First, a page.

Dr. Neal “Buddy” Canup made doctors.

For decades Canup ran Regional Medical Center’s residency program in Anniston and trained young doctors in the art of healing.

“He was a great man, great doctor, great friend and great father to us all,” said Dr. Carla Thomas of Anniston.

Canup died Aug. 6 in Daphne. He was 84.

Canup moved to Anniston in 1966 and operated a private practice until he retired from that in 2000. His teaching career had begun in earnest in 1976 as director of the RMC residency program — a job that lasted until 1991. Canup also served as the state’s director for medical education at the Alabama Medical Education Consortium from 2010 to 2013. Canup was also a clinical professor at the University of Alabama at Birmingham.

Thomas said Canup made a great impact on her when she was in the RMC residency program.

“He listened,” Thomas said. “Before saying anything, he always gave you a chance to give your perspective.”

Thomas added that Canup also taught doctors how to be good people.

“He always taught us to do more than just medicine, but to also get out into the community,” she said. “He was a great man, definitely a point of light.”

Canup practiced what he preached.

In 1988, Canup helped found the St. Michael’s Clinic, which provides health care for the uninsured in west Anniston. The clinic is overseen by the Church of St. Michael and All Angels in Anniston.

“He initially did that to help bring medical students here to train,” said Nanette Mudiam, executive director of the clinic.

Mudiam said the free clinic, which is supported by donations, provides primary care services to about 1,400 Annistonians annually. Canup stayed interested in the clinic long after retired and moved away, Mudiam said.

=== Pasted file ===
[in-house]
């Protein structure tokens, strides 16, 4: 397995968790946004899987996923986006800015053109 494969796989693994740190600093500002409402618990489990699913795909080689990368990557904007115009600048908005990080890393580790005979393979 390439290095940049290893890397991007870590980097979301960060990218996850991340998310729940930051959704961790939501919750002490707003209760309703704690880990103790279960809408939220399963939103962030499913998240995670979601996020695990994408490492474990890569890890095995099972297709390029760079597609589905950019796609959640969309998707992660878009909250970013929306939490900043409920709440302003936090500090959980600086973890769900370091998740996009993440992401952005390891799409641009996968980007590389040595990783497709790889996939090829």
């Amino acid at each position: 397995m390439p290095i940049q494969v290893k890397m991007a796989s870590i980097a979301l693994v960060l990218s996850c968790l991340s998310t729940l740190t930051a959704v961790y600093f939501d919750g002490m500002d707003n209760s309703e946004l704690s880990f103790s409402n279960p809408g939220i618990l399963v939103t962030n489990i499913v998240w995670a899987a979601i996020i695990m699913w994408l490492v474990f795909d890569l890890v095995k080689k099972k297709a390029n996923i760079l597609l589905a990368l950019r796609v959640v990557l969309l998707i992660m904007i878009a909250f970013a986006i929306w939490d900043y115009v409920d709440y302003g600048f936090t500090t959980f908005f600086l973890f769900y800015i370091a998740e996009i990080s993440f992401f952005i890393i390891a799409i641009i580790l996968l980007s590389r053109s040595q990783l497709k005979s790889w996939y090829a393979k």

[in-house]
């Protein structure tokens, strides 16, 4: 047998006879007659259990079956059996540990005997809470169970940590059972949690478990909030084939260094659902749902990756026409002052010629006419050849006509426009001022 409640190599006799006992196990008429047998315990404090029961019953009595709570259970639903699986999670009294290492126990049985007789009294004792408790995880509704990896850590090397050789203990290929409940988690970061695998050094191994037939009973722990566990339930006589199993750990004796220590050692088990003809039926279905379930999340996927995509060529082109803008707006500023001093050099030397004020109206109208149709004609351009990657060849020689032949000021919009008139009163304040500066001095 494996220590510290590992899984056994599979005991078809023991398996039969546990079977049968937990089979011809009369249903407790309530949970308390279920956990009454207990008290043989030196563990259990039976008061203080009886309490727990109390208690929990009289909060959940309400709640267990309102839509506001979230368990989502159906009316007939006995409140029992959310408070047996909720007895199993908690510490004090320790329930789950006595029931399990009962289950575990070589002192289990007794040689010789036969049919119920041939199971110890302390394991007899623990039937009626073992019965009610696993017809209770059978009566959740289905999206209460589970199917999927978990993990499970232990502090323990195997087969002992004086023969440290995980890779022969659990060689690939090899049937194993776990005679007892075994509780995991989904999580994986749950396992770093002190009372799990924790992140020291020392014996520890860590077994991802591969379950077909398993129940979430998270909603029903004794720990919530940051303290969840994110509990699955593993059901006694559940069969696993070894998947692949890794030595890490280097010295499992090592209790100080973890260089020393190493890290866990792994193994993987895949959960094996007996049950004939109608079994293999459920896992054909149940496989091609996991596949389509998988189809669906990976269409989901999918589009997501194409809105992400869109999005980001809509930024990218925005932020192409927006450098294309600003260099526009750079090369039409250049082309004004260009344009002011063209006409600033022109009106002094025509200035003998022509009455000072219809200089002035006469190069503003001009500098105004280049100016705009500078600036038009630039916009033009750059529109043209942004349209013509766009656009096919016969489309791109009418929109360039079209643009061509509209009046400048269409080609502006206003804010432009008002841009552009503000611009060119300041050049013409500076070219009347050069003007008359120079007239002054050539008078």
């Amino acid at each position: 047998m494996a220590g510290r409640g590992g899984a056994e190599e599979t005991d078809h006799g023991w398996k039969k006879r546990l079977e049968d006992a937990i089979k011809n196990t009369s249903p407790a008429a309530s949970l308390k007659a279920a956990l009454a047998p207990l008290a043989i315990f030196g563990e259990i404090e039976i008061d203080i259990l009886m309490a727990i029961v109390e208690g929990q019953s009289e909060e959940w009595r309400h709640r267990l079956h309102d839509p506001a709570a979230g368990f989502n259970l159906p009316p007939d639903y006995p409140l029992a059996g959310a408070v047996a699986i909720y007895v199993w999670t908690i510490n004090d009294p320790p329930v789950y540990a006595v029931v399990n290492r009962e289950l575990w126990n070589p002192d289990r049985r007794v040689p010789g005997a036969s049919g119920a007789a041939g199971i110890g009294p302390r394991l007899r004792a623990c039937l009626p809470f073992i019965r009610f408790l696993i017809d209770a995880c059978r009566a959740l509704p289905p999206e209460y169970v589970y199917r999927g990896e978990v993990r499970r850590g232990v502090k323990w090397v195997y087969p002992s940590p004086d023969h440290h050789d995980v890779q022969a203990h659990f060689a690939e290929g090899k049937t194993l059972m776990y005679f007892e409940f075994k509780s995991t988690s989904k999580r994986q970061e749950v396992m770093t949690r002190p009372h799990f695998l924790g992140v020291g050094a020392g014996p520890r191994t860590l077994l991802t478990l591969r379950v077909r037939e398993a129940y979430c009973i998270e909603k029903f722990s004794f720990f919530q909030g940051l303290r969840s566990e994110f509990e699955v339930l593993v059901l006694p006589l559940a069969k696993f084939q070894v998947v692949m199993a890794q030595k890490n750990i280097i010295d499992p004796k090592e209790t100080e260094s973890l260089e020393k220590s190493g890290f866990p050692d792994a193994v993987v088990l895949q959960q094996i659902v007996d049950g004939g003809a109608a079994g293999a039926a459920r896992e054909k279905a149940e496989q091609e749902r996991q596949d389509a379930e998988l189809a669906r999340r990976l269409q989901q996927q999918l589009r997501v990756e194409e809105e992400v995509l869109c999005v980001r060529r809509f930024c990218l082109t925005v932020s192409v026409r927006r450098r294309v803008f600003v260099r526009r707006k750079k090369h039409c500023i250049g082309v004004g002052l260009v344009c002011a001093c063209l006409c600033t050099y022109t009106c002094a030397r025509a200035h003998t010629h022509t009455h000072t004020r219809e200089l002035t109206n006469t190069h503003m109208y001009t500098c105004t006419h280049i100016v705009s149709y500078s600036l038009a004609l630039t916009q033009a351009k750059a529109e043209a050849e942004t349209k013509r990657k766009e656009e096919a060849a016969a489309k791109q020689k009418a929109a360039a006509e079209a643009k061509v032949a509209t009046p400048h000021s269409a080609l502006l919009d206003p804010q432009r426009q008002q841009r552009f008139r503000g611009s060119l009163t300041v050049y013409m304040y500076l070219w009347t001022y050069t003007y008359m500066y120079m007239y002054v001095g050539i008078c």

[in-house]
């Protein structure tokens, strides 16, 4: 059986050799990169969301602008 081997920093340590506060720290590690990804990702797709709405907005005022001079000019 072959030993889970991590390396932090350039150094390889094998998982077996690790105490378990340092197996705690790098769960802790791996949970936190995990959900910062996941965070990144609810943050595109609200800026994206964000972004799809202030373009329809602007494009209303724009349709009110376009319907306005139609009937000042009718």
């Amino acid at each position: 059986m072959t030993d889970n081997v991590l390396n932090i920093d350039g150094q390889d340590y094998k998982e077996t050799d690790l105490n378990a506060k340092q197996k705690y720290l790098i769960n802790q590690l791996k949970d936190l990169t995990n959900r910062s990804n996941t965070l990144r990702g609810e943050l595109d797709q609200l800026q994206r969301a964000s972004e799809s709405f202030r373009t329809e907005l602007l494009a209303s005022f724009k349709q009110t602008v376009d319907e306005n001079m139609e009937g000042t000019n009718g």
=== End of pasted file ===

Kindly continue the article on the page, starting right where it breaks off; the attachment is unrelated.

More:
“He had a big heart for the clinic and the church,” Mudiam said.  “When he would come home to visit, he would always stop by the clinic … he was very pleased that it continued on the work he started to provide health care for low-income residents.”

Dr. Dave Ringer of Greensboro said he had his residency under Canup and owes everything he’s done since to those teachings. Ringer is chief operating officer for TenderCare Clinic in Greensboro. He’s also chief of staff at St. Mary’s Good Samaritan Hospital, medical director for some nursing homes in the Greensboro area and an assistant professor of community medicine at the Mercer School of Medicine.

“He created who I am … I can’t even tell you how much of an impact he had on me,” Ringer said.

Ringer said Canup just had a knack for training other doctors.

“He was like your dad talking to you and showing you how to do it,” Ringer said.

Dr. Nelson Cook in Anniston said he started out as a resident under Canup and then later the two went into practice together.

“He was very influential and one of the best people I’ve ever known,” Cook said. “I considered him a mentor and his impact on the community was tremendous.”

Cook said Canup knew how to work well with him and the other doctors in the practice.

“As a partner, he was significantly older than the rest of us, but he led by example and really never had any huge issues in the group,” Cook said. “He could take conflict and really find a way to really solve it.”

Services for Canup are set to begin at 2 p.m. Aug. 26 at the Church of St. Michael and All Angels. In lieu of flowers, the family asks that donations be made to the St. Michael’s Clinic.



Staff writer Patrick McCreless: 256-235-3561. On Twitter @PMcCreless_Star.